Community Torah Corner, March 29, 2024

Rabbi Sara Blumenthal
Congregation Agudath Israel
Caldwell, NJ
Parashat Tzav

We all have daily, weekly, and annual routines that give our lives structure, comfort us, keep us healthy, and help us stay organized. As Jews, our time-honored rituals similarly structure our lives, allowing us to experience the sacred alongside the mundane. For the Israelites, the mishkan was the place where the mundane and sacred came together in the routines and rituals surrounding the sacrifices. 

In this week’s parasha, Tzav, we learn that a priest was to feed wood to the fire on the altar each morning so that the olah, the burnt offering, could be offered every day. Aaron and his sons receive specific instructions about the fire: it should be kept burning at all times, not to go out. Isn’t it the case that a perpetually burning fire, by definition, will not be extinguished? Why the apparent redundancy? 

A midrash in Sifra teaches that the fire was kept burning even during Shabbat, when the priests were in a state of tumah, ritual impurity, or while they were on the move. How did they manage to preserve the flame while actively journeying? The midrash explains that the priests would take the fire from the altar, place it in a vessel, and cover it as they traveled. Even when it seemed impossible to keep the sacred fire burning, the priests found a way.

There is something comforting about the constant presence of a flame on the altar. At the same time, I imagine it was exhausting to have to keep supplying the wood and tending to the coals on the altar morning after morning. Maybe that was why God commanded the priests to carry out this daily task: it took dedication, discipline, and ingenuity to keep the fire burning. It could not have happened without the priests or their devotion.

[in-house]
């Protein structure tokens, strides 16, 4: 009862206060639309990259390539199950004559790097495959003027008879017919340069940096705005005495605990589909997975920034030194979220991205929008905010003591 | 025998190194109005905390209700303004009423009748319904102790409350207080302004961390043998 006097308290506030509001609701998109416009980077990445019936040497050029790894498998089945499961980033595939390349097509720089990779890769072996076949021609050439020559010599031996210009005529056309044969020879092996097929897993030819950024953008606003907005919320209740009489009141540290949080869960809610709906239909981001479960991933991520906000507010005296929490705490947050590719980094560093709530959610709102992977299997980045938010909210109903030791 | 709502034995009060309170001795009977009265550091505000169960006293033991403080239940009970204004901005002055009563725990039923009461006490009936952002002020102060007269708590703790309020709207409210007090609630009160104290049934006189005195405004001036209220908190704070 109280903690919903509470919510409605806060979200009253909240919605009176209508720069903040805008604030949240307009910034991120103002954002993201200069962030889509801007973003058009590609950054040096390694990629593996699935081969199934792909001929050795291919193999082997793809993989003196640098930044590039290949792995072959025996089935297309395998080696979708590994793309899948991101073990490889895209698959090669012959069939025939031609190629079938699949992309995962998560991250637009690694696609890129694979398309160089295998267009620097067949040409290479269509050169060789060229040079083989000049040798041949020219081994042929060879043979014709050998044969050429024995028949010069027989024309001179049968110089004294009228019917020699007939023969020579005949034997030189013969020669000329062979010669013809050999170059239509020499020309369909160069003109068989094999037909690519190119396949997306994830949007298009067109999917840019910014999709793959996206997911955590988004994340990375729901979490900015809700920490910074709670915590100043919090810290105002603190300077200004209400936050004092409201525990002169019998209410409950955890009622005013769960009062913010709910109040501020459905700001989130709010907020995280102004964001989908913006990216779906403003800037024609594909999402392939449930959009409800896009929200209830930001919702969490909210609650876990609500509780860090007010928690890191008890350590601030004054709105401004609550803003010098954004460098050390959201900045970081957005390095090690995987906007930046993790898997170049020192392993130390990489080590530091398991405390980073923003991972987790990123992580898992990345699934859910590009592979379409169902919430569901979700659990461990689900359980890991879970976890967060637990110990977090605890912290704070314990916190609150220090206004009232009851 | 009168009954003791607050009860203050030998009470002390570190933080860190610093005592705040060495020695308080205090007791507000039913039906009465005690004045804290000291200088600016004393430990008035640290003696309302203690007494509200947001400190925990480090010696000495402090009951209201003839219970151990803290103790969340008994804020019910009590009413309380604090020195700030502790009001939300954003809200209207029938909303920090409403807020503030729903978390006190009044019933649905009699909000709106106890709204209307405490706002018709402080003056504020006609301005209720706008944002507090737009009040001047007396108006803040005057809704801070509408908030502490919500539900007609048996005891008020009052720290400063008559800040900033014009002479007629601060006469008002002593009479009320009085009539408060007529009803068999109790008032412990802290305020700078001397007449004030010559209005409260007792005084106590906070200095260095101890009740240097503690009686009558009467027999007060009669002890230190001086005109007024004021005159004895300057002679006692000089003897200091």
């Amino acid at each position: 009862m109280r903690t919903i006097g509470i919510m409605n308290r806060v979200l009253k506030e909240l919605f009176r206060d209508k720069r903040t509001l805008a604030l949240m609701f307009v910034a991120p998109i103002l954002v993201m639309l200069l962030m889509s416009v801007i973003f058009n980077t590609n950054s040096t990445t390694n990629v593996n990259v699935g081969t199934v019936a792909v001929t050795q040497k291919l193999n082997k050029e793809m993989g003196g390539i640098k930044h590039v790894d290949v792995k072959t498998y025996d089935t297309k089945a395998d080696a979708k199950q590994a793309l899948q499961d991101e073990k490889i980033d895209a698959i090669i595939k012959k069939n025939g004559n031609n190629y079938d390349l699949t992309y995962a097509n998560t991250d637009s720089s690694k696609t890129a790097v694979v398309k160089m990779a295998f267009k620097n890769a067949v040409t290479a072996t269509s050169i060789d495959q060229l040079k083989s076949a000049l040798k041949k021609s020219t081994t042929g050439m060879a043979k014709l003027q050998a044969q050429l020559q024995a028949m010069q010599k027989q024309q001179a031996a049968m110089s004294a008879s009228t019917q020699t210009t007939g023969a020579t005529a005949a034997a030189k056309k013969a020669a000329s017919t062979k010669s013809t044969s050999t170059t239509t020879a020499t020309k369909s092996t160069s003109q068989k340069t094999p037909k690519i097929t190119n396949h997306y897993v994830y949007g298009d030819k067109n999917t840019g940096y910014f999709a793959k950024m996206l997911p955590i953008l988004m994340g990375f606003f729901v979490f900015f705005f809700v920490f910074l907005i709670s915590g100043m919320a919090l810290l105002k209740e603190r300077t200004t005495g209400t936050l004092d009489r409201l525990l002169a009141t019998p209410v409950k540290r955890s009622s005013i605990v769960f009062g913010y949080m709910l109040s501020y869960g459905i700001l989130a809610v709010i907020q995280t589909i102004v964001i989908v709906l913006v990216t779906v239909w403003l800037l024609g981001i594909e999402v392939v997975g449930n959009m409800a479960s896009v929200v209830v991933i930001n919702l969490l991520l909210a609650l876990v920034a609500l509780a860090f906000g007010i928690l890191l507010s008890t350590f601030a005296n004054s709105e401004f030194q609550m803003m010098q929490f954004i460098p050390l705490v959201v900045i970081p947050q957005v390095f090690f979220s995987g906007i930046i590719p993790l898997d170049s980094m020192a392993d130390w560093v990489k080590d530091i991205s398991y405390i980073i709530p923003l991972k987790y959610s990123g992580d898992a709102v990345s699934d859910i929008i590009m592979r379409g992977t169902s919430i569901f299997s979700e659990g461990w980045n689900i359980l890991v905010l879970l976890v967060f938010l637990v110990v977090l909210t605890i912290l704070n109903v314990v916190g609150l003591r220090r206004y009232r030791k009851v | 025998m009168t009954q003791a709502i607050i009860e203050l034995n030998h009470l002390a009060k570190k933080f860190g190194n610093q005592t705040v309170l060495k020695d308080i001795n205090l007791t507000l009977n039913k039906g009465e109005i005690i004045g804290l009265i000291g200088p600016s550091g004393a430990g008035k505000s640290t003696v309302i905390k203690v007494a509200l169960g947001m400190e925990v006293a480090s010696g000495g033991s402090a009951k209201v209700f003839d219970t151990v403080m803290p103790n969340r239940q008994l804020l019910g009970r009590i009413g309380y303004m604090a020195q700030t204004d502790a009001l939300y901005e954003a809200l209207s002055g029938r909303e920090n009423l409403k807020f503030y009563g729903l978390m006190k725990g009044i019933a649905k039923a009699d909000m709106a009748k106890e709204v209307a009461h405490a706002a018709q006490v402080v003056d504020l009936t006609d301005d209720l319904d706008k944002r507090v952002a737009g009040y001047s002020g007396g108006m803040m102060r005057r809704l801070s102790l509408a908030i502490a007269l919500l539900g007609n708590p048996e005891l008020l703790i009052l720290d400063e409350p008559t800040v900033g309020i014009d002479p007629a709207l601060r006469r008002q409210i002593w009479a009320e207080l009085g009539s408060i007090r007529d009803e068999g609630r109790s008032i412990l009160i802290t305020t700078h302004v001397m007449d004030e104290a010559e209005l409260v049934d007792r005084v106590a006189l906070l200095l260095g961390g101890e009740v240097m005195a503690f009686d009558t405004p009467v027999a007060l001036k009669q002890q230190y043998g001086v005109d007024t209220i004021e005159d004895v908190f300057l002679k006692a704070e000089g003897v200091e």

Today, as we navigate the exhausting demands on our daily lives, how do we keep the fire  burning in ourselves and in our communities? How do we stay passionate, committed, and active Jews and citizens in trying times like these? Let us draw strength and inspiration from our priestly ancestors, who adapted to their circumstances, continuing to serve God with creativity and the resolve to not let the fire go out. May we, too, keep our traditions strong, keep showing up for ourselves and others, and keep the flame alight.